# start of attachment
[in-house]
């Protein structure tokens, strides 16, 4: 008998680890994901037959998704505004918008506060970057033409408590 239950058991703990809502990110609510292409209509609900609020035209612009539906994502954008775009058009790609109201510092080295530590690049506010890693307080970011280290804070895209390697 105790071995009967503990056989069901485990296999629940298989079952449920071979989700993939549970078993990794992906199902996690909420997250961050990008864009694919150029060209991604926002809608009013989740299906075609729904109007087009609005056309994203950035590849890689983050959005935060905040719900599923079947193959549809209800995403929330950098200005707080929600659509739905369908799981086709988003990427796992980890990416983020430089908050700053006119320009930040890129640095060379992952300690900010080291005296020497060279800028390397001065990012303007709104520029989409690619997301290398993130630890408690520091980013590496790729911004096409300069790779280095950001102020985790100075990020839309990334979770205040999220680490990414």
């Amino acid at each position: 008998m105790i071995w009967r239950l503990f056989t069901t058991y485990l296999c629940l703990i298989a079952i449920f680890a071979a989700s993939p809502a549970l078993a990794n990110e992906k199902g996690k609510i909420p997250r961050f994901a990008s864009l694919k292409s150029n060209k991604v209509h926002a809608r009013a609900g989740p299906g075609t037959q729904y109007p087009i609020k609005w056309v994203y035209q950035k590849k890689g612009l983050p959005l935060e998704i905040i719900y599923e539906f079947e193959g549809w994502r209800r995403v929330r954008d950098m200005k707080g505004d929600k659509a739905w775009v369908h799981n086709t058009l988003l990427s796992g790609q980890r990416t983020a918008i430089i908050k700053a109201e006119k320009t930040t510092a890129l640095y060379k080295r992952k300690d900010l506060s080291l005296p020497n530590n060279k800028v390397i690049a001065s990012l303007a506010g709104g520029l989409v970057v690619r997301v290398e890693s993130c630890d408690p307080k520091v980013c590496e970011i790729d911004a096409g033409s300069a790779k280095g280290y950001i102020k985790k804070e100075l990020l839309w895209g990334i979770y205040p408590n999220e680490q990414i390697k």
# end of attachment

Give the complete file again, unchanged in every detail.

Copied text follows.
[in-house]
């Protein structure tokens, strides 16, 4: 008998680890994901037959998704505004918008506060970057033409408590 239950058991703990809502990110609510292409209509609900609020035209612009539906994502954008775009058009790609109201510092080295530590690049506010890693307080970011280290804070895209390697 105790071995009967503990056989069901485990296999629940298989079952449920071979989700993939549970078993990794992906199902996690909420997250961050990008864009694919150029060209991604926002809608009013989740299906075609729904109007087009609005056309994203950035590849890689983050959005935060905040719900599923079947193959549809209800995403929330950098200005707080929600659509739905369908799981086709988003990427796992980890990416983020430089908050700053006119320009930040890129640095060379992952300690900010080291005296020497060279800028390397001065990012303007709104520029989409690619997301290398993130630890408690520091980013590496790729911004096409300069790779280095950001102020985790100075990020839309990334979770205040999220680490990414």
């Amino acid at each position: 008998m105790i071995w009967r239950l503990f056989t069901t058991y485990l296999c629940l703990i298989a079952i449920f680890a071979a989700s993939p809502a549970l078993a990794n990110e992906k199902g996690k609510i909420p997250r961050f994901a990008s864009l694919k292409s150029n060209k991604v209509h926002a809608r009013a609900g989740p299906g075609t037959q729904y109007p087009i609020k609005w056309v994203y035209q950035k590849k890689g612009l983050p959005l935060e998704i905040i719900y599923e539906f079947e193959g549809w994502r209800r995403v929330r954008d950098m200005k707080g505004d929600k659509a739905w775009v369908h799981n086709t058009l988003l990427s796992g790609q980890r990416t983020a918008i430089i908050k700053a109201e006119k320009t930040t510092a890129l640095y060379k080295r992952k300690d900010l506060s080291l005296p020497n530590n060279k800028v390397i690049a001065s990012l303007a506010g709104g520029l989409v970057v690619r997301v290398e890693s993130c630890d408690p307080k520091v980013c590496e970011i790729d911004a096409g033409s300069a790779k280095g280290y950001i102020k985790k804070e100075l990020l839309w895209g990334i979770y205040p408590n999220e680490q990414i390697k």